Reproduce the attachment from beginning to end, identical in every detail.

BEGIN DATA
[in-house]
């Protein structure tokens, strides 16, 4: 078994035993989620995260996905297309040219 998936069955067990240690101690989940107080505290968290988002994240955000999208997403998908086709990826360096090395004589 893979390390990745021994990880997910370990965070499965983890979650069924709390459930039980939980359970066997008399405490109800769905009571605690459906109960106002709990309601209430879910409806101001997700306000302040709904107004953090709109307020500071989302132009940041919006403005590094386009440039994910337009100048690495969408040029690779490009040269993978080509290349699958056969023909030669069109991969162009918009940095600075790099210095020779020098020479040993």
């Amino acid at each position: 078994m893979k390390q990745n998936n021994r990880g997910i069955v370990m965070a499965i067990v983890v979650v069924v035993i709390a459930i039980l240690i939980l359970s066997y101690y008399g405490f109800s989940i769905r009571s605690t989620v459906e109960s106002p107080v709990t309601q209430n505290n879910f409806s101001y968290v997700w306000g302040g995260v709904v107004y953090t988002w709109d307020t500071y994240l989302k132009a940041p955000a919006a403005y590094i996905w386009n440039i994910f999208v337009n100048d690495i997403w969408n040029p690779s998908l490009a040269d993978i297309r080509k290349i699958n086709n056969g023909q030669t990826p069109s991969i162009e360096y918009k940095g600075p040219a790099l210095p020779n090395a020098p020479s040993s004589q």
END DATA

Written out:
[in-house]
């Protein structure tokens, strides 16, 4: 078994035993989620995260996905297309040219 998936069955067990240690101690989940107080505290968290988002994240955000999208997403998908086709990826360096090395004589 893979390390990745021994990880997910370990965070499965983890979650069924709390459930039980939980359970066997008399405490109800769905009571605690459906109960106002709990309601209430879910409806101001997700306000302040709904107004953090709109307020500071989302132009940041919006403005590094386009440039994910337009100048690495969408040029690779490009040269993978080509290349699958056969023909030669069109991969162009918009940095600075790099210095020779020098020479040993």
């Amino acid at each position: 078994m893979k390390q990745n998936n021994r990880g997910i069955v370990m965070a499965i067990v983890v979650v069924v035993i709390a459930i039980l240690i939980l359970s066997y101690y008399g405490f109800s989940i769905r009571s605690t989620v459906e109960s106002p107080v709990t309601q209430n505290n879910f409806s101001y968290v997700w306000g302040g995260v709904v107004y953090t988002w709109d307020t500071y994240l989302k132009a940041p955000a919006a403005y590094i996905w386009n440039i994910f999208v337009n100048d690495i997403w969408n040029p690779s998908l490009a040269d993978i297309r080509k290349i699958n086709n056969g023909q030669t990826p069109s991969i162009e360096y918009k940095g600075p040219a790099l210095p020779n090395a020098p020479s040993s004589q």